Starting this week, about 2,000 Canada geese living within striking distance of New York City's John F. Kennedy and LaGuardia airports are being removed and euthanized in the name of airport safety. It's part of an ongoing program to deal with the airport hazard, pegged to the time of year when geese are unable to fly away during molting season.
"We're not doing wildlife any favors by allowing them to be at the airport," said Michael Begier, national coordinator for the USDA's airport wildlife hazards program.
The program to herd geese into fenced areas, put them into crates and euthanize them will get underway at about 40 parks and wastewater treatment plants within five miles of the airports, including Flushing Meadows-Corona Park and Fort Totten Park. And though the geese that struck Sullenberger's plane were migratory geese as opposed to the ones that live near the airport, the "Miracle on the Hudson" highlighted the problem.
"The serious dangers that Canada geese pose to aviation became all too clear when geese struck US Airways Flight 1549," New York City Mayor Michael Bloomberg said in a June 11 statement.
"The incident served as a catalyst to strengthen our efforts in removing geese from, and discouraging them from nesting on, city property near our runways," Bloomberg added.
Because Canada Geese are afforded protections under the law known as the Migratory Bird Treaty Act, they can only be killed with permission. The U.S. Fish and Wildlife Service has given USDA a permit for the project.
But not everyone agrees that killing geese is the answer to preventing bird strikes.
"You're not going to do it by killing those 2,000 birds," said David Feld, national program director of Geese Peace, a group that proposed non-lethal methods in 2004, but was not given the green light to work with the city.
"Airports have to change the habitat or change the environment so that geese do not want to be there or can't get there," he added.
To that end, New York's program also includes filling in a depression at Riker's Island, less than a mile from LaGuardia, and installing signs reminding people not to feed the geese.
"We certainly recognize the concern that people have and we recognize the value of wildlife and that's why we strongly believe in an integrated approach to management," said USDA public affairs specialist for wildlife services Carol Bannerman.
"When you find something that's attractive to them like this depression, you should fill it in," Begier said. But he added that "doesn't mean we shouldn't address the safety issue that's confronting us now" by reducing the population.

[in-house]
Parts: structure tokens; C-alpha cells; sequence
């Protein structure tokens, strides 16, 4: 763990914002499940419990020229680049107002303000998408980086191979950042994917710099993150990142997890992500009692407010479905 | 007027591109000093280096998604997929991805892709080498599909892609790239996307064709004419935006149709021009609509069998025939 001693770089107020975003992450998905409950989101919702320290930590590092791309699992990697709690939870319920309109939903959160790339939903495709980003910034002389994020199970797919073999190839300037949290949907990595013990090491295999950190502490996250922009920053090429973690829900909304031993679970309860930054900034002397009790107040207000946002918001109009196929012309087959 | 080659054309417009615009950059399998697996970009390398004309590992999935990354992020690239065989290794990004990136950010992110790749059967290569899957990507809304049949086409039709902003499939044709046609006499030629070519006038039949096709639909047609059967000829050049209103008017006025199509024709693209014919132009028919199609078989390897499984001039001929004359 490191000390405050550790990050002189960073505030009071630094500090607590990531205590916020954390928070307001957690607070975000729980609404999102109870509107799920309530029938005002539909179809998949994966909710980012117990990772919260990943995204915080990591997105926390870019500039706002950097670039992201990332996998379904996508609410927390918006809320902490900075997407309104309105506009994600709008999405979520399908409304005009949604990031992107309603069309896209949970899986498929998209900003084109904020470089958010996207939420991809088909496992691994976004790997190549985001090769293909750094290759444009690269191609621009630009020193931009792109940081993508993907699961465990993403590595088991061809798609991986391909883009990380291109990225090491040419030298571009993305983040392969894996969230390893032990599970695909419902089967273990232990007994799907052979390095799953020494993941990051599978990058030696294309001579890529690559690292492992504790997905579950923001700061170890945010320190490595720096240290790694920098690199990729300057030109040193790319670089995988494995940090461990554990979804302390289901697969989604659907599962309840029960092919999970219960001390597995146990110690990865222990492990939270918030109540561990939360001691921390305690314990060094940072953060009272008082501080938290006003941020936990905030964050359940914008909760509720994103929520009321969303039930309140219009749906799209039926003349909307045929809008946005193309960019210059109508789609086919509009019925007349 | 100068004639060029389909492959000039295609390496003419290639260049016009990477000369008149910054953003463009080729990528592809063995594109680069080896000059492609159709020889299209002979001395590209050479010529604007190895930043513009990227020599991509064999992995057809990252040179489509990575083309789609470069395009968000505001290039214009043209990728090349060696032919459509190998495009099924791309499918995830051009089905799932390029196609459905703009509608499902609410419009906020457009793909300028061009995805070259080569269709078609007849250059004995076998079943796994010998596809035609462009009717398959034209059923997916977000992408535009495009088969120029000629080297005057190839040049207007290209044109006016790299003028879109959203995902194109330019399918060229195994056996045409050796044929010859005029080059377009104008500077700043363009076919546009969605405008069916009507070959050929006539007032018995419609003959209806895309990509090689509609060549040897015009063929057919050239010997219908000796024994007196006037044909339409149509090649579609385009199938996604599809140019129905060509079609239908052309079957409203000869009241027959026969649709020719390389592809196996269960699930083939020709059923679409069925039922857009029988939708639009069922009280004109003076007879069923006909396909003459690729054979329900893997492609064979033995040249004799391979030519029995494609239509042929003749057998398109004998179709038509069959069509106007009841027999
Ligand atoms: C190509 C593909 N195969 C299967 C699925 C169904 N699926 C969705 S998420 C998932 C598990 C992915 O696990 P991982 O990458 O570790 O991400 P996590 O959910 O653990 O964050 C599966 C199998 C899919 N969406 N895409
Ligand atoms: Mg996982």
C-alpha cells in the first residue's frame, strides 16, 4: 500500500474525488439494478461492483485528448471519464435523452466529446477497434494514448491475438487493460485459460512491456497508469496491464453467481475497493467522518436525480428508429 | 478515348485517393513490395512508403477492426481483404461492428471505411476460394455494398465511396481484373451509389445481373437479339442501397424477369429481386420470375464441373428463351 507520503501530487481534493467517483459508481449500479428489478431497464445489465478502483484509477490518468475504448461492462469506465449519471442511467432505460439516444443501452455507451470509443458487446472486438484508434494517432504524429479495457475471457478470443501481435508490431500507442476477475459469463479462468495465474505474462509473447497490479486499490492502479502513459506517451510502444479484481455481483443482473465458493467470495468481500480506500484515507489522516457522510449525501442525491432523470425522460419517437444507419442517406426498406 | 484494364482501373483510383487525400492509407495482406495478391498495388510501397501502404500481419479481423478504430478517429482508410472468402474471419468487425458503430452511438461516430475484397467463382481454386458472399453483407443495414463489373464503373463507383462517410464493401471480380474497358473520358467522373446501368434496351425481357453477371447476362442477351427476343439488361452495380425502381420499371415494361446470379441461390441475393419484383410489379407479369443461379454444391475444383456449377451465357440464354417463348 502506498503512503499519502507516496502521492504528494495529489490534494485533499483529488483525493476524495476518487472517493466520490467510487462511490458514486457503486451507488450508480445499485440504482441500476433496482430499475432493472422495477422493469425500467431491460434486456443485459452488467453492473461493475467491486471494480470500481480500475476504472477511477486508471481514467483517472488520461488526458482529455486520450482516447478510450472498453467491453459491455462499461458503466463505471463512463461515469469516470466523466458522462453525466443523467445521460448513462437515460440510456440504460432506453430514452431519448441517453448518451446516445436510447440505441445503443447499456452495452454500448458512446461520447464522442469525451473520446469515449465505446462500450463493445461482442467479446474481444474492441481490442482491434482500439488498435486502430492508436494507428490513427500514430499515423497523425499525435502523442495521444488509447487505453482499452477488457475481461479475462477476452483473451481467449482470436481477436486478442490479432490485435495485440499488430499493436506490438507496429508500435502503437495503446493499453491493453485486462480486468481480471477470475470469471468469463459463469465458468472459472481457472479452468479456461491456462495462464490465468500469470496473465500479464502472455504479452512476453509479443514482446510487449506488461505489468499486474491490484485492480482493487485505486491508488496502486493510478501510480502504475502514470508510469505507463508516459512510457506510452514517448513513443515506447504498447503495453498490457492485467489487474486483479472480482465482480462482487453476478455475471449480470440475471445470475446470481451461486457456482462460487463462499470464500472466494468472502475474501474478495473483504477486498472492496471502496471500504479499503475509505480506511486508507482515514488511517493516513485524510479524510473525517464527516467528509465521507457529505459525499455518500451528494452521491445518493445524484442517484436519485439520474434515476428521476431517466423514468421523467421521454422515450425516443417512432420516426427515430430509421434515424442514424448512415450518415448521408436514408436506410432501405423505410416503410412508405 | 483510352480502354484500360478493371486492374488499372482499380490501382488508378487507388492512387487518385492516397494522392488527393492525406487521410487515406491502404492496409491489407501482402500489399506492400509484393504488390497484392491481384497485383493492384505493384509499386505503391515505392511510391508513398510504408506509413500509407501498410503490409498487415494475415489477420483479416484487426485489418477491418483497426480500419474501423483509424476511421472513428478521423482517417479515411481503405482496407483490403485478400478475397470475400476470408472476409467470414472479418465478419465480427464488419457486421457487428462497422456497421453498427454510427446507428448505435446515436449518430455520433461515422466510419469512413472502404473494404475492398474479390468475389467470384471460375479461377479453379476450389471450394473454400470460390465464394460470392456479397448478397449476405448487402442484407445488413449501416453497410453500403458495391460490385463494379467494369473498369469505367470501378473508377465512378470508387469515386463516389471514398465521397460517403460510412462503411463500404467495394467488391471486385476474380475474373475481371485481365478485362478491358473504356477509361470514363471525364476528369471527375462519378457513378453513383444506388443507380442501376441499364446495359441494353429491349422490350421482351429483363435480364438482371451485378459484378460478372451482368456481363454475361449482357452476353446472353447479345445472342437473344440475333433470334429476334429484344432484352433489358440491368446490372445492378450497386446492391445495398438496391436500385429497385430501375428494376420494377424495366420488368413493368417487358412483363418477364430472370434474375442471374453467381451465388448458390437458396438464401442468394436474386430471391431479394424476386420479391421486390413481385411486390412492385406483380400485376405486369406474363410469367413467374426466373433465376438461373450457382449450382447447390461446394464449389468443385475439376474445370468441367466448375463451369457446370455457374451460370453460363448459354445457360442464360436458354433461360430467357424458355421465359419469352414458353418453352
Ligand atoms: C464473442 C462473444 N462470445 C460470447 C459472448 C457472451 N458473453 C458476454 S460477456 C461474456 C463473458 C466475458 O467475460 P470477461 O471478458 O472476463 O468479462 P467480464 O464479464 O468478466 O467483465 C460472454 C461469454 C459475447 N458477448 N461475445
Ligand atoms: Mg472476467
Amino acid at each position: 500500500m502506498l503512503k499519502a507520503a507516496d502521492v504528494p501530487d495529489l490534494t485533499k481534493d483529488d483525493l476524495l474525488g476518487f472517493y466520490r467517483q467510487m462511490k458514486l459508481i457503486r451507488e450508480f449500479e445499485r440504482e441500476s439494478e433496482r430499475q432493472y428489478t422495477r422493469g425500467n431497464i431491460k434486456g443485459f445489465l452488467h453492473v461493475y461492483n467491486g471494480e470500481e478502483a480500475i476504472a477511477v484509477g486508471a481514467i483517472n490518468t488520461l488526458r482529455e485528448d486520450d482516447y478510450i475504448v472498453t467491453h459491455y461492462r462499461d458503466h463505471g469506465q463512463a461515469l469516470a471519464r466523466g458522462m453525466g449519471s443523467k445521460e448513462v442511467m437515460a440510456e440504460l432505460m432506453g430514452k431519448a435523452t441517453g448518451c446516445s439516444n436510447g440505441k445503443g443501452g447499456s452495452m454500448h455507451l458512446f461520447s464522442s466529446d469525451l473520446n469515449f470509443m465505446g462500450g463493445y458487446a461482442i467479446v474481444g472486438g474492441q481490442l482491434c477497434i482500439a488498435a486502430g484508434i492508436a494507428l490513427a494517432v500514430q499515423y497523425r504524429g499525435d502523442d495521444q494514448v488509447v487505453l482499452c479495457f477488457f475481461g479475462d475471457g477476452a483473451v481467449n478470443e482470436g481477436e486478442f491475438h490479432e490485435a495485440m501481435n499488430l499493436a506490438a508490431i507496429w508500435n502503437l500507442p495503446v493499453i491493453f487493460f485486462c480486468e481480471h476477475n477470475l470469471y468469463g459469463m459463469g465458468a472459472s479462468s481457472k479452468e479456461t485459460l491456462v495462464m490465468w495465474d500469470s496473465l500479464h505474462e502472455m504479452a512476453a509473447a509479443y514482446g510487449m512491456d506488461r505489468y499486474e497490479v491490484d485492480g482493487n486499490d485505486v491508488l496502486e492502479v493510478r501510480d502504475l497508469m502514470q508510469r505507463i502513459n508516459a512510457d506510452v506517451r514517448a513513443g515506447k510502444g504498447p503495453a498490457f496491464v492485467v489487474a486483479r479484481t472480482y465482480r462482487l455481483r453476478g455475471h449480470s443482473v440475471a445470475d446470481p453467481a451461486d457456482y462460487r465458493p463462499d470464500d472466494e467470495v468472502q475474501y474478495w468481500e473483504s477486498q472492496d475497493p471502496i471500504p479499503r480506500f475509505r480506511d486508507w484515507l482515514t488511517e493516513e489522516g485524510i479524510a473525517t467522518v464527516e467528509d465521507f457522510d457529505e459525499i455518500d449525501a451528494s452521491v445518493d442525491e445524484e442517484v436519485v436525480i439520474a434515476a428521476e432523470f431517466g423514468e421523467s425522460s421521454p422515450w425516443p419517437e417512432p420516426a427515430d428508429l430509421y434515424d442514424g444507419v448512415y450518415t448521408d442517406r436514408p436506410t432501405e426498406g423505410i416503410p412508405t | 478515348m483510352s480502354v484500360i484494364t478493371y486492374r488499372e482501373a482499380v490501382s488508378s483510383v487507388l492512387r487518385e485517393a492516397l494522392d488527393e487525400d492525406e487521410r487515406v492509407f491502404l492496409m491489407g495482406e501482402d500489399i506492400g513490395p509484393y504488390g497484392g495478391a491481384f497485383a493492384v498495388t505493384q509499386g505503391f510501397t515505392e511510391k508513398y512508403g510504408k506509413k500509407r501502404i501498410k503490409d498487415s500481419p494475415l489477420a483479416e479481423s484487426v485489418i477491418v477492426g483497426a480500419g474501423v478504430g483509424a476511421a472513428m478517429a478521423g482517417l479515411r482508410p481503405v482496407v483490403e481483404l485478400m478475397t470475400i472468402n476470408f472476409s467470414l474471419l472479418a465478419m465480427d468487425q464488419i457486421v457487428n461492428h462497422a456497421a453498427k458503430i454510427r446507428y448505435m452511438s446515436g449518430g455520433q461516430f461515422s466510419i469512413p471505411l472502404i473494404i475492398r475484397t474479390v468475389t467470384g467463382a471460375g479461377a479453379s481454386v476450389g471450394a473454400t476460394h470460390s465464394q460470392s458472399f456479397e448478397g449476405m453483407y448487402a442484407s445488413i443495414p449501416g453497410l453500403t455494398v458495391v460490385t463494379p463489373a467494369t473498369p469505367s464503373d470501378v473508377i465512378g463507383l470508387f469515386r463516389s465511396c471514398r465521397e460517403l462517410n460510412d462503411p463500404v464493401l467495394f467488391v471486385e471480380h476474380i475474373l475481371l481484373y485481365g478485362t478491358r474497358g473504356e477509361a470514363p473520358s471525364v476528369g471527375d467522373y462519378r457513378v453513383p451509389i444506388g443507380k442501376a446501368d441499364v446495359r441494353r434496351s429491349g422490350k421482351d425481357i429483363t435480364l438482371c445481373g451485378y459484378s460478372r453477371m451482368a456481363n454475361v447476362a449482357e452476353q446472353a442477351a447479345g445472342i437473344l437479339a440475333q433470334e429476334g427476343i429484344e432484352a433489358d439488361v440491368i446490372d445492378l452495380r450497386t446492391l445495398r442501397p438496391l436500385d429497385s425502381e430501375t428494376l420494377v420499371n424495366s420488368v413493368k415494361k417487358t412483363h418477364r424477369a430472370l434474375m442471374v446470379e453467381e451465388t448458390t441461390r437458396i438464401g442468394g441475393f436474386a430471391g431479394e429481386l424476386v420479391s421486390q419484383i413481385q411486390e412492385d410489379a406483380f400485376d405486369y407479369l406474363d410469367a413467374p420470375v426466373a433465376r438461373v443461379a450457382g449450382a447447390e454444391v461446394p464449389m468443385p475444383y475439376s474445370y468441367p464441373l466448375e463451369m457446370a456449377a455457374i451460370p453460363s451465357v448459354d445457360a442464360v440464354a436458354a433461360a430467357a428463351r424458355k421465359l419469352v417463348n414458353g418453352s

"The population of Canada geese is at an elevated level across the entire eastern seaboard," he said. "To move them elsewhere might be bringing the problem to someone else, so to speak."
Bird Strikes: The View From the Cockpit
Hitting birds during takeoff is a problem that pilots encounter all over the world.
"As soon as they were ingested by the engine, the engine first stalled, then broke apart, then exploded," pilot Antonio Carlos Arantes De Biasi told ABCNews.com today. De Biasi safely landed the Varig Airlines plane on a single engine after striking a flock of herons taking off from Brazil's Goiania airport in Aug. 1993.
While his experience was extreme, De Biasi called bird strikes "very common" and said their unpredictable nature makes them more dangerous than ice.
"Birds, well, it depends on your skill and your luck, because you don't even know when you'll be hit," he said.
But bird strikes are of particular concern around New York, where a congested flight path overlaps with the birds' Atlantic flyway.
"There were many birds," Sullenberger told members of the National Transportation Safety Board who gathered last week to hear more about his Jan. 15 emergency landing. "They were very large, and they filled the entire windscreen."
Sullenberger also said warnings pilots get about birds aren't always helpful.
"In my experience, the warnings we get are general in nature and not specific and therefore have limited usefulness," he testified.
After Sullenberger's splash landing in January, people pressed to know how often planes hit birds. At first the Federal Aviation Administration said the information was classified, but later changed its mind, making its database public in late April.
The information released included reports of fewer than 3,000 bird strikes per year for the first several years of reporting from 1990 through 1994. The numbers increase from there, hitting a peak of 9,650 bird strikes in 2007. In total, FAA data indicates there have been more than 73,000 bird strikes in the United States in the past eight years.
Sullenberger's heroic tale may have brought more attention to the issue, but it was actually a "very, very close call" on an airplane in 2003 that prompted New York City to take action, Begier said.
That's when officials started using various tactics to remove geese from the region, such as oiling Canada goose eggs to prevent more geese from hatching and using noisemakers, fireworks and even falcons to scare them away.
"Birds are a hazard," De Biasi said Monday.
"I think every airport should have bird hazard protection plans," he added.
ABC News' Ki Mae Heussner and Sarah Netter contributed to this report.